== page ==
It occurs to me that some of the commenters may have slightly missed the point of my previous post. The argument is not about the merits of Ian Ayres's study. I am perfectly willing to listen to those who quarrel with Aryes' (and my) conclusion that the different prices quoted to black and white men and women are evidence of racism. But to make his case Ayres put together a study involving 242 car dealerships and a carefully selected group of testers. He engaged, in other words, in social science. If you want to dispute his conclusions, it strikes me that it is incumbent on you to prove your case, and present evidence to the contrary. Sailer didn't do that. That's the problem. In response to social science, he simply asserted--without any corroborating evidence--that the whole business simply came down to the fact that black men liked to be seen overpaying for cars. That is not an argument. That is a smear.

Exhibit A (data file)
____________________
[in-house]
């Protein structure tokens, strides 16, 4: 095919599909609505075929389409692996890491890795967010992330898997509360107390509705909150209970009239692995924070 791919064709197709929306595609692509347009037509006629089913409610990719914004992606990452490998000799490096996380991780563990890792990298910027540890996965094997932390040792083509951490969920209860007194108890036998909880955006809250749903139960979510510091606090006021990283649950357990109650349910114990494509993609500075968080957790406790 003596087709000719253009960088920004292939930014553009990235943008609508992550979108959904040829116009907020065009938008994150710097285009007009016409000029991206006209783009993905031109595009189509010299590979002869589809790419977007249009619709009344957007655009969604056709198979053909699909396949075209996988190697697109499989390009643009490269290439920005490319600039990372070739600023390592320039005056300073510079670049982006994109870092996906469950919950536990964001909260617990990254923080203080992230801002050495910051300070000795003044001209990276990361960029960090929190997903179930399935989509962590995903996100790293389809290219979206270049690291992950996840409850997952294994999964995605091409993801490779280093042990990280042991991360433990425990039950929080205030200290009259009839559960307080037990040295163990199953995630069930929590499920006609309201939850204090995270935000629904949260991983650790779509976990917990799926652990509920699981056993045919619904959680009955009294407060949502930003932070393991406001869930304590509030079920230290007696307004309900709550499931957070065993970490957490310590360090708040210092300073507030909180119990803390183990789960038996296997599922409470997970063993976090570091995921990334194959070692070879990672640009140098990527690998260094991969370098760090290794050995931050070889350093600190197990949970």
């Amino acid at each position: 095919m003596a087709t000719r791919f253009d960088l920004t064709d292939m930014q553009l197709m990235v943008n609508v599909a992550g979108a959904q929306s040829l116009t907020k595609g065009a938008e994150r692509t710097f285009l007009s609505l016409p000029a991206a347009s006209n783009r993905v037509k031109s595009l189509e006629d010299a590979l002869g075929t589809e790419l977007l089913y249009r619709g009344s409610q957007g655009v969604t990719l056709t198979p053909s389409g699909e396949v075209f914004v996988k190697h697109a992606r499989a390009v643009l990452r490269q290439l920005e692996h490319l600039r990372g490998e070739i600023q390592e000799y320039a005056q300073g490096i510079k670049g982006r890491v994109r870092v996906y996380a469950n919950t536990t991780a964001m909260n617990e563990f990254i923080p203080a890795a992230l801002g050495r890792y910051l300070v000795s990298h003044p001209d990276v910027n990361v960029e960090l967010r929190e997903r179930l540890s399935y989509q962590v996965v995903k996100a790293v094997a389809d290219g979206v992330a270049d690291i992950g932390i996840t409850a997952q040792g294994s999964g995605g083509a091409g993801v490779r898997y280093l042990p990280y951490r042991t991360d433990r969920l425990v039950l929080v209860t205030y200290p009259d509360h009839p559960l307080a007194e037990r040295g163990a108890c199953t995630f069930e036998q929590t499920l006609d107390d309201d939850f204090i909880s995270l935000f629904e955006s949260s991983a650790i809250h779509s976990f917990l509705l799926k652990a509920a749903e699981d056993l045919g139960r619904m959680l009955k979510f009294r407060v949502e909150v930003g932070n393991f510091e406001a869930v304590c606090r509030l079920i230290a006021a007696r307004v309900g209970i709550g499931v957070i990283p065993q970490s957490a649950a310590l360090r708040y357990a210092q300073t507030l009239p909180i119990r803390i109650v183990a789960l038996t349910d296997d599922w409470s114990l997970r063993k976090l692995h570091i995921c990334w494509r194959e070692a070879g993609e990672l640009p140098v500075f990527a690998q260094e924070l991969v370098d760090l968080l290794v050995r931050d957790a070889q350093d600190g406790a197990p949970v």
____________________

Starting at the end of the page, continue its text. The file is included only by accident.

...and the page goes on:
Sailer, it turns out, has posted about my challenge on his blogs, urging his supporters
to vote on his behalf. Apparently--as is clear from the comments section--they have complied. So I thought to myself, I'll go to Sailer's blog and make this argument about the difference between matching science with science and simply pulling a racist stereotype out of your hat.
Imagine my surprise, then, when I discovered that Steve Sailer doesn't allow readers to comment on his posts. Can you believe that? Here we have the aggrieved Steve Sailer, donning the cloak of victim as he decries my attempt at censorship. Here we have the allies of Steve Sailer, speaking out on behalf of the virutes of the free exchange of ideas, the importance of confronting one's critics,the necessity of fighting the good fight in arena of free speech. And all the while their leader is cowering behind the gates of a comment-free blog.
Oh my. Is it possible that in addition to everything else, Steve Sailer is also a chicken?
Here's the deal. Steve Sailer can post all he wants on my blog so long as he allows
readers to post on his blog. Sound fair?